NH: New fighing limits proposed to promote higher abundance of Menhaden on eastern seaboard

DURHAM, N.H. — The Atlantic States Marine Fisheries
Commission’s (ASMFC) Atlantic Menhaden Management Board has
approved Addendum V to Amendment 1 to the Interstate Fishery
Management Plan for Atlantic Menhaden. The Addendum establishes a
new interim fishing mortality threshold of 15% and target of 30%
(based on maximum spawning potential, or MSP), with the goal of
increasing abundance, spawning stock biomass and menhaden
availability as a forage species.

To implement the new fishing mortality reference points, the
Board has initiated development of an amendment to establish
management measures for all fishing sectors and gear types. The
percent of harvest reductions associated with the new reference
points, as well as an implementation process and timeline, will be
identified in the Draft Amendment.

“We believe that, by taking this action, we will see higher
abundance of menhaden in the future, providing more food for
predators like striped bass, bluefish and tuna, as well as an
increased supply of menhaden for use as bait by lobster harvesters
and recreational fishermen,” said Doug Grout, Chief of Marine
Fisheries at the New Hampshire Fish and Game Department and New
Hampshire’s Administrative Commissioner to ASMFC.

The ASMFC Commissioners representing New Hampshire — Doug
Grout, Dennis Abbott, Ritchie White and State Representative David
Watters — took a lead in developing the Addendum by making the
motion to establish the new overfishing threshold, as well as by
voting for Addendum V.

Action was needed because the most recent peer-reviewed stock
assessment for menhaden indicated that overfishing was occurring,
and the peer review panel recommended implementing more
conservative reference points that determine when overfishing is

The current overfishing reference point equated to a maximum
spawning potential (MSP) of 8%. With the Commission’s approval of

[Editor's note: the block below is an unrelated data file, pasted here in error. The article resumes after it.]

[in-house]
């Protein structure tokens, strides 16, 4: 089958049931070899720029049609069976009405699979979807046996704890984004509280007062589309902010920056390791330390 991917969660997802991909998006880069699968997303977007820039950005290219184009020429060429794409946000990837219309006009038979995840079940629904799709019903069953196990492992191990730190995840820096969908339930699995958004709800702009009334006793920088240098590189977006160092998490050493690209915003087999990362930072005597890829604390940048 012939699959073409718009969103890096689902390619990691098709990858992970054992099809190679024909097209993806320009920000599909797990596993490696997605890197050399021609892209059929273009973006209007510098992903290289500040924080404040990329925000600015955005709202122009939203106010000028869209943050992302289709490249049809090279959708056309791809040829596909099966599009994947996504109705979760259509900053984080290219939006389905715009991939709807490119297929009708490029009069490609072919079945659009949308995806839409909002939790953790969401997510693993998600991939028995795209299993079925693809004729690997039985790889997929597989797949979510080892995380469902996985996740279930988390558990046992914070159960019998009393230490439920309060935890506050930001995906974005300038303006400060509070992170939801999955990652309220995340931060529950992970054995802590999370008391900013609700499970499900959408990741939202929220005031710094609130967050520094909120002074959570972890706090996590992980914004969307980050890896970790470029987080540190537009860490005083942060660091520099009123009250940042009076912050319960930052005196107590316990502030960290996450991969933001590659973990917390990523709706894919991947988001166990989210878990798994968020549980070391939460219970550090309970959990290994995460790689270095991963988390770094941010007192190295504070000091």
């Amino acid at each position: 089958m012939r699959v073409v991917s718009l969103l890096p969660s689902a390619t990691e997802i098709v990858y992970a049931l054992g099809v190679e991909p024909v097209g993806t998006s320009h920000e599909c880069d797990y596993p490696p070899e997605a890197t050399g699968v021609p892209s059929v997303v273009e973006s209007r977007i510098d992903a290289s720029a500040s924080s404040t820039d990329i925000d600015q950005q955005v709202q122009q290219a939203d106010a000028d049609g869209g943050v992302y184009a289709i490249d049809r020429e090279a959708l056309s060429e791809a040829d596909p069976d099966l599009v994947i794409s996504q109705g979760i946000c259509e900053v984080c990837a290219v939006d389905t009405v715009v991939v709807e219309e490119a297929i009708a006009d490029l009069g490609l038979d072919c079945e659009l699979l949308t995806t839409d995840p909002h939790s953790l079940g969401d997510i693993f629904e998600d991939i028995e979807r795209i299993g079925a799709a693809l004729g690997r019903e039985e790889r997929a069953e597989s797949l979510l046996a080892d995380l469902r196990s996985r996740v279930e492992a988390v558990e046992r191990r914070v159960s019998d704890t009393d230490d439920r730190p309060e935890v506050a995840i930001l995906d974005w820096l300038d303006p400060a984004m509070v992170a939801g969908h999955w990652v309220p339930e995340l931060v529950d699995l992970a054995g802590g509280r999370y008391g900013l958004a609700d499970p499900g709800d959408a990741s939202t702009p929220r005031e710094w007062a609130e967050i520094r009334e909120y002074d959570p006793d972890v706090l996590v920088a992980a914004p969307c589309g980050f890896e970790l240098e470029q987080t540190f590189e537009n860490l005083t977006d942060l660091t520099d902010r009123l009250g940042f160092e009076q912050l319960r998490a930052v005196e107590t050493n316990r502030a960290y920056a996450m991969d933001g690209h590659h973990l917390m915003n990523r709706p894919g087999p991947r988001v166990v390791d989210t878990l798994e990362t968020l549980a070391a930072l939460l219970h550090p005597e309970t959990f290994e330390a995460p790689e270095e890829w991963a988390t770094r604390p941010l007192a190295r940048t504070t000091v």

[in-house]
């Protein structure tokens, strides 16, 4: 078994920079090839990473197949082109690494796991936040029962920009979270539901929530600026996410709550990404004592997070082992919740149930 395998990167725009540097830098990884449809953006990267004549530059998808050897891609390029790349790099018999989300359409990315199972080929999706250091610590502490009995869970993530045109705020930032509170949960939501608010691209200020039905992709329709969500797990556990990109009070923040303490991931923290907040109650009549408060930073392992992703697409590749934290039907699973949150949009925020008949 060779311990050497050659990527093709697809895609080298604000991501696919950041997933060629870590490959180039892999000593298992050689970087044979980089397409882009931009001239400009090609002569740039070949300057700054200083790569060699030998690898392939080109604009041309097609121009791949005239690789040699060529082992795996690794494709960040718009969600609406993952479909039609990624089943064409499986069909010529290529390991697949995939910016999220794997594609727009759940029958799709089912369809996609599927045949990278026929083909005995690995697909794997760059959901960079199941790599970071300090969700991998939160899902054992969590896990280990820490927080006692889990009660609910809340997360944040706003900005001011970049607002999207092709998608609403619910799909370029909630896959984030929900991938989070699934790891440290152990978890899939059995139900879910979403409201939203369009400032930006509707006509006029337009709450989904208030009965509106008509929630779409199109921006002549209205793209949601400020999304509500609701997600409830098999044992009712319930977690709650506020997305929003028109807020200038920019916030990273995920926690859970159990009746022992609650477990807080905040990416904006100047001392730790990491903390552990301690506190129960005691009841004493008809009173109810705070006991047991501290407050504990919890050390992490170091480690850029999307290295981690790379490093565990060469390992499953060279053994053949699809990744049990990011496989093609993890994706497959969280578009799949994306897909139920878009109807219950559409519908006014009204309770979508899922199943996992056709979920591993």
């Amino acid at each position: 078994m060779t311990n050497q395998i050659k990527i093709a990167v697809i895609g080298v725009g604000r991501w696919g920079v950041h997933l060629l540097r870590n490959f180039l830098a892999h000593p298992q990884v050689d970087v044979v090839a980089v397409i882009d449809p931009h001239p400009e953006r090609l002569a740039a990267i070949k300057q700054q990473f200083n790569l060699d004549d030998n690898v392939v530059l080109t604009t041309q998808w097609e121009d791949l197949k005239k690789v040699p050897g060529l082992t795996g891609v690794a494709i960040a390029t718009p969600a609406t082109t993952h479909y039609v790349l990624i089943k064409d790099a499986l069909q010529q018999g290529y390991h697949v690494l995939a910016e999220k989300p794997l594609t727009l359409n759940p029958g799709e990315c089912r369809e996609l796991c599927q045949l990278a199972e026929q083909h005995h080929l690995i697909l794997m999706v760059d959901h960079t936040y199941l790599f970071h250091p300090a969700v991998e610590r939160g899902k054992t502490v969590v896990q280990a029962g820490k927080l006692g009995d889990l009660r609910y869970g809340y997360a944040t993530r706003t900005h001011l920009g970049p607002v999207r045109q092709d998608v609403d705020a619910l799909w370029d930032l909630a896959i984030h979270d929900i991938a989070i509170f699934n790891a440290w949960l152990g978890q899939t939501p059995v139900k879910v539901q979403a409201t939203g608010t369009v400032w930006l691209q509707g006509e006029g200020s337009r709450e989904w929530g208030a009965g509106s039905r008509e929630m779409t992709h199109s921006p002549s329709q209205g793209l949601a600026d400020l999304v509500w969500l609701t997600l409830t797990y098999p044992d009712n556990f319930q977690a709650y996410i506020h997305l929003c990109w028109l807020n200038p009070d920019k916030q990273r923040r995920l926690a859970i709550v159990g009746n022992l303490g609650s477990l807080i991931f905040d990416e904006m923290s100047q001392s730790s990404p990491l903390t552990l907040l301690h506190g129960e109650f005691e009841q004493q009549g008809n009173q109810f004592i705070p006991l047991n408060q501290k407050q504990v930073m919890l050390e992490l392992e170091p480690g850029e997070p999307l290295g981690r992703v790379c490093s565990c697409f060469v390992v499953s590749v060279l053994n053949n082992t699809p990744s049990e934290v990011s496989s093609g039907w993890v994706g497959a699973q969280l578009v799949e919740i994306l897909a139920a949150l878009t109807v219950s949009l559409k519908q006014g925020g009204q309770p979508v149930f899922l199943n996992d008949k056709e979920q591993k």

Addendum V, the new overfishing threshold of 15% MSP would result
in a near doubling of the current population of menhaden.

To bring the fishery under the new threshold and out of a status
of “overfishing,” harvest will need to be reduced by 23% over 2010
levels. In establishing a target of 30% MSP, the Board went further
and set a goal of reducing harvest by 37% over 2010 levels, thus
reducing the chance that overfishing would occur in the future.

The Commission will now undertake development of a new Amendment
to the Interstate Fishery Management Plan for Atlantic Menhaden to
reduce the harvest to the target level. The first step in the
amendment process will be the development of a Public Information
Document (PID), which will contain preliminary discussions of
biological, environmental, social and economic information, fishery
issues, and potential management options for action.

The Public Information Document also provides for public input
about changes observed in the fisheries; actions that should or
should not be taken in terms of management, regulation,
enforcement, and research; and any other concerns about the
resources or the fisheries. A Draft PID will be presented to the
Board at the Commission’s winter meeting in February 2012. For more
information, please contact Toni Kerns, Senior Fishery Management
Plan Coordinator for Management, at 703-842-0740 or


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